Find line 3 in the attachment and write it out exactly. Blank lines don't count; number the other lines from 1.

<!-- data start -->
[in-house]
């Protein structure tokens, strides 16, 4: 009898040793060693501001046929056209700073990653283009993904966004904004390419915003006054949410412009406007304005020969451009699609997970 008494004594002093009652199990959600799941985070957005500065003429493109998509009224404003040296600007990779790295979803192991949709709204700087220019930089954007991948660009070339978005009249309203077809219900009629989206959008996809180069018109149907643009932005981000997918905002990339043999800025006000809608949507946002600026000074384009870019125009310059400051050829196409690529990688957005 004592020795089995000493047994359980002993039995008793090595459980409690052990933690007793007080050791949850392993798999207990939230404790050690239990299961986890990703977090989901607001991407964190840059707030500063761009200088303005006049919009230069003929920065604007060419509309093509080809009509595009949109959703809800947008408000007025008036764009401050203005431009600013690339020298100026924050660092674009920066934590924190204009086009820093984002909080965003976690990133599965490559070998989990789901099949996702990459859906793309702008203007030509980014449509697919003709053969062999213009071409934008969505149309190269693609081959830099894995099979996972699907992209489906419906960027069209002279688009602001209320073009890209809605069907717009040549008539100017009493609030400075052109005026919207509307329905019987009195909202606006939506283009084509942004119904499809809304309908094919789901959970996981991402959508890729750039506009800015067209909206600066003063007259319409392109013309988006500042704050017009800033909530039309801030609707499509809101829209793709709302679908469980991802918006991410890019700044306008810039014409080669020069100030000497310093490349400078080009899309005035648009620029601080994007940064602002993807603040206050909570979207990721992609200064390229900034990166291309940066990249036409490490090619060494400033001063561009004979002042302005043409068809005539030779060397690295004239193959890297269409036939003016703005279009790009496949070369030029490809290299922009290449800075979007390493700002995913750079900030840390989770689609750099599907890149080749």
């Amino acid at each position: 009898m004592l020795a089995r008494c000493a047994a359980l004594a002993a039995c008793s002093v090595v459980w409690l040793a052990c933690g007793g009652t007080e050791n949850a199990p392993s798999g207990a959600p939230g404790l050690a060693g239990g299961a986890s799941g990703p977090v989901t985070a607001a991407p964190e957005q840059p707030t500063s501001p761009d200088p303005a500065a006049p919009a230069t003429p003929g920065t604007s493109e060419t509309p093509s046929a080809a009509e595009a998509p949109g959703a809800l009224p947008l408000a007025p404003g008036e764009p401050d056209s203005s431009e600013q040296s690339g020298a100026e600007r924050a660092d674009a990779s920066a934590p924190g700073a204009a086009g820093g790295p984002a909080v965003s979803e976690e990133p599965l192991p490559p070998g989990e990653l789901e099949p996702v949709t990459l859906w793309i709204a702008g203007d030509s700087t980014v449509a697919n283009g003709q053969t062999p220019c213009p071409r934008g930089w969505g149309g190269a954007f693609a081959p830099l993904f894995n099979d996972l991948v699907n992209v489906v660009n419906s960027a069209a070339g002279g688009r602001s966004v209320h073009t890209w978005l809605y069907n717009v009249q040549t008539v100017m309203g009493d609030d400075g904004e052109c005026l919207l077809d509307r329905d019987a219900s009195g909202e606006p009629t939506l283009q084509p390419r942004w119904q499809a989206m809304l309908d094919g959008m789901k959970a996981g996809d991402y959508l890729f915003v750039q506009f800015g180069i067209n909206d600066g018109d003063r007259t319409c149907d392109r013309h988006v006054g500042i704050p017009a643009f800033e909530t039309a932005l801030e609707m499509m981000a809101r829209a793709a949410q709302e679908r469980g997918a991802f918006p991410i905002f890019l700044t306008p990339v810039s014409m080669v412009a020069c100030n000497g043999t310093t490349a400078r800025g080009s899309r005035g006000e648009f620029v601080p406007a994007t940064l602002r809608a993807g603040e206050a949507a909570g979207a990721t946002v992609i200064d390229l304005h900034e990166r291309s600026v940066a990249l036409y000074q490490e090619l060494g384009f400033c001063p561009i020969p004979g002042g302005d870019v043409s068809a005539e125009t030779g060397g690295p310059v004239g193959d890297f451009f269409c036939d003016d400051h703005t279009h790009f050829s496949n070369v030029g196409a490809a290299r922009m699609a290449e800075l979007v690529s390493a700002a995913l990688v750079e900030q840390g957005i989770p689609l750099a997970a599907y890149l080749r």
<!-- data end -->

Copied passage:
């Amino acid at each position: 009898m004592l020795a089995r008494c000493a047994a359980l004594a002993a039995c008793s002093v090595v459980w409690l040793a052990c933690g007793g009652t007080e050791n949850a199990p392993s798999g207990a959600p939230g404790l050690a060693g239990g299961a986890s799941g990703p977090v989901t985070a607001a991407p964190e957005q840059p707030t500063s501001p761009d200088p303005a500065a006049p919009a230069t003429p003929g920065t604007s493109e060419t509309p093509s046929a080809a009509e595009a998509p949109g959703a809800l009224p947008l408000a007025p404003g008036e764009p401050d056209s203005s431009e600013q040296s690339g020298a100026e600007r924050a660092d674009a990779s920066a934590p924190g700073a204009a086009g820093g790295p984002a909080v965003s979803e976690e990133p599965l192991p490559p070998g989990e990653l789901e099949p996702v949709t990459l859906w793309i709204a702008g203007d030509s700087t980014v449509a697919n283009g003709q053969t062999p220019c213009p071409r934008g930089w969505g149309g190269a954007f693609a081959p830099l993904f894995n099979d996972l991948v699907n992209v489906v660009n419906s960027a069209a070339g002279g688009r602001s966004v209320h073009t890209w978005l809605y069907n717009v009249q040549t008539v100017m309203g009493d609030d400075g904004e052109c005026l919207l077809d509307r329905d019987a219900s009195g909202e606006p009629t939506l283009q084509p390419r942004w119904q499809a989206m809304l309908d094919g959008m789901k959970a996981g996809d991402y959508l890729f915003v750039q506009f800015g180069i067209n909206d600066g018109d003063r007259t319409c149907d392109r013309h988006v006054g500042i704050p017009a643009f800033e909530t039309a932005l801030e609707m499509m981000a809101r829209a793709a949410q709302e679908r469980g997918a991802f918006p991410i905002f890019l700044t306008p990339v810039s014409m080669v412009a020069c100030n000497g043999t310093t490349a400078r800025g080009s899309r005035g006000e648009f620029v601080p406007a994007t940064l602002r809608a993807g603040e206050a949507a909570g979207a990721t946002v992609i200064d390229l304005h900034e990166r291309s600026v940066a990249l036409y000074q490490e090619l060494g384009f400033c001063p561009i020969p004979g002042g302005d870019v043409s068809a005539e125009t030779g060397g690295p310059v004239g193959d890297f451009f269409c036939d003016d400051h703005t279009h790009f050829s496949n070369v030029g196409a490809a290299r922009m699609a290449e800075l979007v690529s390493a700002a995913l990688v750079e900030q840390g957005i989770p689609l750099a997970a599907y890149l080749r």